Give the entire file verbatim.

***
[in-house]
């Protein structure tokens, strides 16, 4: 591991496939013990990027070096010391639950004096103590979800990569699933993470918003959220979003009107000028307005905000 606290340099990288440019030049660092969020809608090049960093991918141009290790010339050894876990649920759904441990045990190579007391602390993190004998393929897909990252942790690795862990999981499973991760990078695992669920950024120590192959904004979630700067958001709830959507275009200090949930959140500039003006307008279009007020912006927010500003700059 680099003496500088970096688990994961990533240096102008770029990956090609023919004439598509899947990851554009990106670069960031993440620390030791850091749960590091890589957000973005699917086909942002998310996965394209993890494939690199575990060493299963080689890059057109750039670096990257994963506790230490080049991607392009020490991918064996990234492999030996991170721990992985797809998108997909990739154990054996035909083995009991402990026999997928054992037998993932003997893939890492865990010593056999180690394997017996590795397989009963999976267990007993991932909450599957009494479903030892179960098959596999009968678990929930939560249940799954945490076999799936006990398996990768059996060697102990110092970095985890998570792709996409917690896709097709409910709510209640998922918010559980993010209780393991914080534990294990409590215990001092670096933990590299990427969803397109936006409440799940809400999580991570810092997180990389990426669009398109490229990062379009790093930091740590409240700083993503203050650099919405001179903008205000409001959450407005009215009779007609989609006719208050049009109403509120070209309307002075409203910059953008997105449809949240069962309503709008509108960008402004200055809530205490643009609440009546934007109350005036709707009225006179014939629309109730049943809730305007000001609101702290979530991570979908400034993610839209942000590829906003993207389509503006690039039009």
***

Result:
[in-house]
């Protein structure tokens, strides 16, 4: 591991496939013990990027070096010391639950004096103590979800990569699933993470918003959220979003009107000028307005905000 606290340099990288440019030049660092969020809608090049960093991918141009290790010339050894876990649920759904441990045990190579007391602390993190004998393929897909990252942790690795862990999981499973991760990078695992669920950024120590192959904004979630700067958001709830959507275009200090949930959140500039003006307008279009007020912006927010500003700059 680099003496500088970096688990994961990533240096102008770029990956090609023919004439598509899947990851554009990106670069960031993440620390030791850091749960590091890589957000973005699917086909942002998310996965394209993890494939690199575990060493299963080689890059057109750039670096990257994963506790230490080049991607392009020490991918064996990234492999030996991170721990992985797809998108997909990739154990054996035909083995009991402990026999997928054992037998993932003997893939890492865990010593056999180690394997017996590795397989009963999976267990007993991932909450599957009494479903030892179960098959596999009968678990929930939560249940799954945490076999799936006990398996990768059996060697102990110092970095985890998570792709996409917690896709097709409910709510209640998922918010559980993010209780393991914080534990294990409590215990001092670096933990590299990427969803397109936006409440799940809400999580991570810092997180990389990426669009398109490229990062379009790093930091740590409240700083993503203050650099919405001179903008205000409001959450407005009215009779007609989609006719208050049009109403509120070209309307002075409203910059953008997105449809949240069962309503709008509108960008402004200055809530205490643009609440009546934007109350005036709707009225006179014939629309109730049943809730305007000001609101702290979530991570979908400034993610839209942000590829906003993207389509503006690039039009």